Lehane’s popularity among filmmakers, from Clint Eastwood to Scorsese, points to an ongoing class war between out-of-touch professionals who have enjoyed class ascension and self-hating audiences who eagerly accept the worse view of themselves as if confronting hard facts of life. (Note Bob’s strange locution “That‘s unlike me” to explain or disguise an eccentric act.) This sham realism contains the usual indie-movie nihilism. One cop exclaims, “Well, I’ll be damned.” And his female partner responds, “Like you weren’t already.” It’s the same laughably literary conceit as in Cormac McCarthy’s “original” screenplay for Ridley Scott’s The Counselor. Cynics love this junk for its simultaneous wallowing in decadence (Bob’s local parish church is about to close), sanctimony (Bob’s chivalrous defense of Nadia), and self-pity (“You have to be alone forever,” Bob philosophizes).

The class condescension in The Drop has become such a cliché that even Belgian director Michael R. Roskam can imitate the Brooklyn miasma with the same fake fussiness as native son James Gray. This gloomy, hardboiled pathos exposes the filmmakers’ distance from their subject. When Italian director Elio Petri made The Working Class Goes to Heaven (also known as Mimi the Metalworker) in the early ’70s, the defense of lower-class struggle was part of Petri’s combined Communist critique and satire. Lehane sends the working class to hell out of Hollywood/literary pity. It’s nothing less than cultural decadence that should be obvious to anyone who doesn’t have an academic or industry stake in denying the problem. Imagine if the makers of The Drop had kept Lehane’s original title and honestly asked moviegoers to approve the symbolic treatment of their lives as animals?


Why would first-time feature director Ned Benson The Disappearance of Eleanor Rigby allude to the title of a famous 1966 Beatles song and then deny an exploration into its meaning? That bad idea is a warning. So is the story’s confounding presentation. Benson’s tale of a broken marriage between once-blissful young parents Conor (James McAvoy) and Eleanor (Jessica Chastain) started in two separate films, one subtitled “Him,” the other “Her.” This reviewer endured the remix, a third version subtitled “Them.”

McAvoy’s ornery petulance as the bratty son of a restaurateur and Chastain’s actressy traumatized daughter of a professor make an annoying, mismatched pair. This is the opposite of The Drop, as both these affluent characters are meant to be envied, even in their exasperating, enervated struggle to find the companionship they lost. They suffer in luxe settings and among highly theatrical peers (William Hurt, Viola Davis, Isabelle Huppert) who seem signed on for narcissism (acting out one “heartfelt” confession after another) not truth. Here’s a different kind of class displacement — filmmakers who are so out of touch with the prosperity to which they have ascended that they falsify the terms of their apparent spiritual emptiness. Fatuous Benson, who treats Conor and Eleanor as teenagers, relates it all to a song — and it’s a song he doesn’t seem to understand.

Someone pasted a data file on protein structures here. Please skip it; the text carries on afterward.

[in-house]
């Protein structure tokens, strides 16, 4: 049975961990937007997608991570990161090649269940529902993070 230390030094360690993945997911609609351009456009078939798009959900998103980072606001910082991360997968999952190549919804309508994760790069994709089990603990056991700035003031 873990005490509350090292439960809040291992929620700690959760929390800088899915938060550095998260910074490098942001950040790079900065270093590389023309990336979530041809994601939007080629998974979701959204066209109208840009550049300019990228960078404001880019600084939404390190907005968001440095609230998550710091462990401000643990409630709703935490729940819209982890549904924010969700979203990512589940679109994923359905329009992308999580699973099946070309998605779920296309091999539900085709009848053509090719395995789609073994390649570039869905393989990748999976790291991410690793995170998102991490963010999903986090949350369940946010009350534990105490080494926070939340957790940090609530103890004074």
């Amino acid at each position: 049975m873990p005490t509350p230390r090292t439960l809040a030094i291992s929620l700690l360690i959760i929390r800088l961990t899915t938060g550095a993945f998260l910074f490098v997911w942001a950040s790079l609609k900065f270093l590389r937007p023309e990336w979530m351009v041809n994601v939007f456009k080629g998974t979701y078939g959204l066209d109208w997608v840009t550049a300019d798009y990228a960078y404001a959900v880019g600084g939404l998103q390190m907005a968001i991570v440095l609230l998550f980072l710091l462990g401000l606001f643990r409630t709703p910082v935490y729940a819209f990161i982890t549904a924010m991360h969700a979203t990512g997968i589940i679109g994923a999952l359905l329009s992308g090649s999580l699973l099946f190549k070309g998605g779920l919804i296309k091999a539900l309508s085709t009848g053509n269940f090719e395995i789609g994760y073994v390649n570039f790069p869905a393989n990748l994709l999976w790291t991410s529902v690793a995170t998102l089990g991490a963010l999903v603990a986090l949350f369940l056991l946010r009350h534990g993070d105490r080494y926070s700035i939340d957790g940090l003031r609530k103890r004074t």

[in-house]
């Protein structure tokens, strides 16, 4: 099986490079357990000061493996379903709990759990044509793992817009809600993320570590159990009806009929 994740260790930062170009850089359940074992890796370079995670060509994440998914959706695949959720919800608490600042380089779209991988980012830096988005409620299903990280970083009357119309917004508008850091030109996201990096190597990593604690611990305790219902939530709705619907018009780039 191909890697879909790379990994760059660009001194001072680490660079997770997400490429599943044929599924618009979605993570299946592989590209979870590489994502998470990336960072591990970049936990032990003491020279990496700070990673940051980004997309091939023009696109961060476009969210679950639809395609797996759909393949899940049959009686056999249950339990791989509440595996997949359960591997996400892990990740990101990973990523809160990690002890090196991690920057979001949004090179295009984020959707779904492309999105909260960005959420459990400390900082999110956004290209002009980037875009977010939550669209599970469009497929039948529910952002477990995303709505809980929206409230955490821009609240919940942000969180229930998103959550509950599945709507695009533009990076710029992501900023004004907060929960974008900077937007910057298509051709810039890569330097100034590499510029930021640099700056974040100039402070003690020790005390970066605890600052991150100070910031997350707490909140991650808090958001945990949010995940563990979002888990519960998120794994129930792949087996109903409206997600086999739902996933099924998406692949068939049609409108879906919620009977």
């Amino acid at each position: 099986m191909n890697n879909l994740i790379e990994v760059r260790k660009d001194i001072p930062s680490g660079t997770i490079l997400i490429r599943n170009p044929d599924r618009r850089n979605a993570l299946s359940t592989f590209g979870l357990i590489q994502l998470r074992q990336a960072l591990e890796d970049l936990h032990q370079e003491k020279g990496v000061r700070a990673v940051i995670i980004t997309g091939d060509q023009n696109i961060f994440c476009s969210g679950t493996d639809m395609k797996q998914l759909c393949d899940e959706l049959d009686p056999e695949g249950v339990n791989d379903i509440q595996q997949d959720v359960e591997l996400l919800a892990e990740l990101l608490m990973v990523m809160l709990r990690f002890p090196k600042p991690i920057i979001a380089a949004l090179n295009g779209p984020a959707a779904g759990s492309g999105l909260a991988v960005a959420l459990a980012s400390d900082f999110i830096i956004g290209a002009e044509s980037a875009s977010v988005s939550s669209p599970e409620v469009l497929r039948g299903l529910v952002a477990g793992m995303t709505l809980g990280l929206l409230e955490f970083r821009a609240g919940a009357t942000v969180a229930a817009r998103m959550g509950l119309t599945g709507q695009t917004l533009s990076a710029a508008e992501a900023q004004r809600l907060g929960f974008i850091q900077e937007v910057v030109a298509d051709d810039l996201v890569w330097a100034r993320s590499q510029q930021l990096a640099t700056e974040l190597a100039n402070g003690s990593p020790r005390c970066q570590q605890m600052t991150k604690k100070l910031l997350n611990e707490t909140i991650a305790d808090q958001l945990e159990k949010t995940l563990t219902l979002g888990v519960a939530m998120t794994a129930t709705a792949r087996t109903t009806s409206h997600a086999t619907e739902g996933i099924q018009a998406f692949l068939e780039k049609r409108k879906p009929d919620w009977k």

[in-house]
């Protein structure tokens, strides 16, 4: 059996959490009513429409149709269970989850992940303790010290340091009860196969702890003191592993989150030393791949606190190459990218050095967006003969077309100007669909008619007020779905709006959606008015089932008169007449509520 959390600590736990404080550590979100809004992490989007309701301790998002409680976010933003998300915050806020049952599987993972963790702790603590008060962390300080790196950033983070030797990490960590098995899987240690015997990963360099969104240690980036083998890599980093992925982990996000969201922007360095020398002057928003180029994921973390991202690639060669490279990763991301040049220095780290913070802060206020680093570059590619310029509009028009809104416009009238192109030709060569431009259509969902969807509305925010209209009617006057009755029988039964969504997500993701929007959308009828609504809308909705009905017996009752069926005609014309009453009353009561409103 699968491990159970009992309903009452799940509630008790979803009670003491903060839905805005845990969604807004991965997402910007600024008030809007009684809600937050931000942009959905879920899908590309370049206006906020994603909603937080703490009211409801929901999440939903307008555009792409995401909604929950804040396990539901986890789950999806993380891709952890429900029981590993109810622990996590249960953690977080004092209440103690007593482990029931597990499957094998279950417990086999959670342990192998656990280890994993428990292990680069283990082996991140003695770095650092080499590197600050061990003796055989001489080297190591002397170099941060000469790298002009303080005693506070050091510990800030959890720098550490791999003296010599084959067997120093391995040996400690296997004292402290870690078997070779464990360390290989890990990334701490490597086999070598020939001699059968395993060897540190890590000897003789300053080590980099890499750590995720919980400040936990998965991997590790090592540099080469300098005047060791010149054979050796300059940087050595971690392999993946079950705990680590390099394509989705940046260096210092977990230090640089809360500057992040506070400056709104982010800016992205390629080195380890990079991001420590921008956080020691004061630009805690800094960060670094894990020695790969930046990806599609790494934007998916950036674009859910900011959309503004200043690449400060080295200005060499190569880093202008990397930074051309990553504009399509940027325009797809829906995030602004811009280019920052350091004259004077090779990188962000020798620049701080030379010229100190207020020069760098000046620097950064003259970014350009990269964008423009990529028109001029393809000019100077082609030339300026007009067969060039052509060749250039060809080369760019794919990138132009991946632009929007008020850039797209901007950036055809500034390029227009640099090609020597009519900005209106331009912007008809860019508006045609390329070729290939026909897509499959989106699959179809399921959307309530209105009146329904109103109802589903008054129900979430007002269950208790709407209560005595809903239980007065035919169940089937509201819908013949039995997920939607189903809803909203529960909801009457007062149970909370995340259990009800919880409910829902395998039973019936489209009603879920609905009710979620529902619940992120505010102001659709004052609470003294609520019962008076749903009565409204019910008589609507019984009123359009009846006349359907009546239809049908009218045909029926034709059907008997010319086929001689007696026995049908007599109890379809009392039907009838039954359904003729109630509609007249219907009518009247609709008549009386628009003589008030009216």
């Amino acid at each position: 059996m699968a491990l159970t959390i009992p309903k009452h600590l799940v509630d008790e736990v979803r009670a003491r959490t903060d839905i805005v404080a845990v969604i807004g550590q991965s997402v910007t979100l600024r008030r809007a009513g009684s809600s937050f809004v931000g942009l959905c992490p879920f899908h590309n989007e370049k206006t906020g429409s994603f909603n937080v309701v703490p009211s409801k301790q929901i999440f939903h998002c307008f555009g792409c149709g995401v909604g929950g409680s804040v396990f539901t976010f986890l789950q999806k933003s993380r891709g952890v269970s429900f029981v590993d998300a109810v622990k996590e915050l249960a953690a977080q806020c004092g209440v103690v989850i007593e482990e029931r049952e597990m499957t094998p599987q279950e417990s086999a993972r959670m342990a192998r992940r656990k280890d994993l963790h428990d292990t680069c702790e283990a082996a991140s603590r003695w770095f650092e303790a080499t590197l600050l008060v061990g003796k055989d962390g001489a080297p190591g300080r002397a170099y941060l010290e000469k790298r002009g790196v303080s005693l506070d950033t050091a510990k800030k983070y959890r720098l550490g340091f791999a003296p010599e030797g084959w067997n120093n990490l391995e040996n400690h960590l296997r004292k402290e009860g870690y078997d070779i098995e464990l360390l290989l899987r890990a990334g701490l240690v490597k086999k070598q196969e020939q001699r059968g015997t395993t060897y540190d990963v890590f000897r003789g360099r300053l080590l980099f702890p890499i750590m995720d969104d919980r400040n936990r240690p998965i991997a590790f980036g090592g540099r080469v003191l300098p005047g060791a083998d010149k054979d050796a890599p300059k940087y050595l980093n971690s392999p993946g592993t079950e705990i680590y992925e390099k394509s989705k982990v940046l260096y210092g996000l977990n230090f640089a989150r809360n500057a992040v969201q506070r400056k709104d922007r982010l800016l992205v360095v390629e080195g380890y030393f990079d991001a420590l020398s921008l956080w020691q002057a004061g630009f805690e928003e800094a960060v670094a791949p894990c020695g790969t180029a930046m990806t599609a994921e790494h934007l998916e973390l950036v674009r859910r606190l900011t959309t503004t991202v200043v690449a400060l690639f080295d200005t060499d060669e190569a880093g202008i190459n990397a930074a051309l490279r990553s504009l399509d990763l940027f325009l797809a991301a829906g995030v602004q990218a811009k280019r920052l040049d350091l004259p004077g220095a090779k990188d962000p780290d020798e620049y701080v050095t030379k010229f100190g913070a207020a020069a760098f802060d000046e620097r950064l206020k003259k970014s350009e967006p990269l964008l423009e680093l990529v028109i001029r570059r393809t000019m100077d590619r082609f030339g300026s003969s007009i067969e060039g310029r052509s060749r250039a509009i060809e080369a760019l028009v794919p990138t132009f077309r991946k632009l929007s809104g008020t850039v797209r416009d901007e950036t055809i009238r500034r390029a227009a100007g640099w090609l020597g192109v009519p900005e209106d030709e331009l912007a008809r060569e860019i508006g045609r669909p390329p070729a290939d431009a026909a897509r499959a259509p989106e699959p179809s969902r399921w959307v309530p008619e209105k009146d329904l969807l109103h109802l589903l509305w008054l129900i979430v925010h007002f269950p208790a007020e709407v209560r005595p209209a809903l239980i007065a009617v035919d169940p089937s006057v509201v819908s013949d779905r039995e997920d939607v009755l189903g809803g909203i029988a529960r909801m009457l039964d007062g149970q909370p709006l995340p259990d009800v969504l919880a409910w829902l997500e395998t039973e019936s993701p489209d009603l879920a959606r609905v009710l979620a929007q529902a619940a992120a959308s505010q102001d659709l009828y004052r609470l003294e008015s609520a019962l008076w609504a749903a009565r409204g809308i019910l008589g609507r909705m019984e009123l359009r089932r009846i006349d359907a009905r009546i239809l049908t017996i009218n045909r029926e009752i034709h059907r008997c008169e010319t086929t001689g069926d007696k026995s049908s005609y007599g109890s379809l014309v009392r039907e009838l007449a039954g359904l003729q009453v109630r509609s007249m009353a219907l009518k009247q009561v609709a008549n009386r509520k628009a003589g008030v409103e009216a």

When The Smiths updated “Eleanor Rigby” as “Vicar in a Tutu” (1986), the new song satirized a pre-millennial sense of spiritual isolation. Skepticism, tradition, impudence, and desperation were examined and then redeemed for a powerful and refreshed sense of identity. Challenging pop and religious heritage, and hearing its echo, the Smiths were also marvelously rooted to it. In The Disappearance of Eleanor Rigby, Benson and cast seem unaware they are rootless.

White briefly mentions Martin Scorcese's Shutter Island in his article, where he writes:
Americans like Bob, Marv, and Nadia harbor such horrors from their pasts that they have no recourse other than reprobate behavior - which Martin Scorsese’s hysterical film version of Lehane’s Shutter Island illustrated, as does the equally ludicrous The Drop.
I discuss this phenomenon in a post from 2011, where I write:
A recent program on Television Ontario's news/current affairs program The Agenda had a panel discussion it titled as "Zombie Zeitgeist" and had zombie experts from various universities as guest on its panel...It is astonishing how seriously they all take the topic, including the usually sharp and adroit host of the program Steve Paiken.

I noticed this foray into the "unreal" with two films that Leonardo DiCaprio made, in quick succession just last year: Shutter Island and Inception. DiCaprio's characters enter some abyss (in Shutter Island we find out that he's actually mad) where the laws of reality (including gravity) don't exist, or at least they don't fully and consistently exist.
Posted By: Kidist P. Asrat

Saturday, September 13, 2014

The Twin Towers Memorial

The bombing of the Twin Towers has left a hollow in the American spirit. I sense that whenever I travel to the US, and specifically New York. People are quieter, softer. This is not the New York spirit.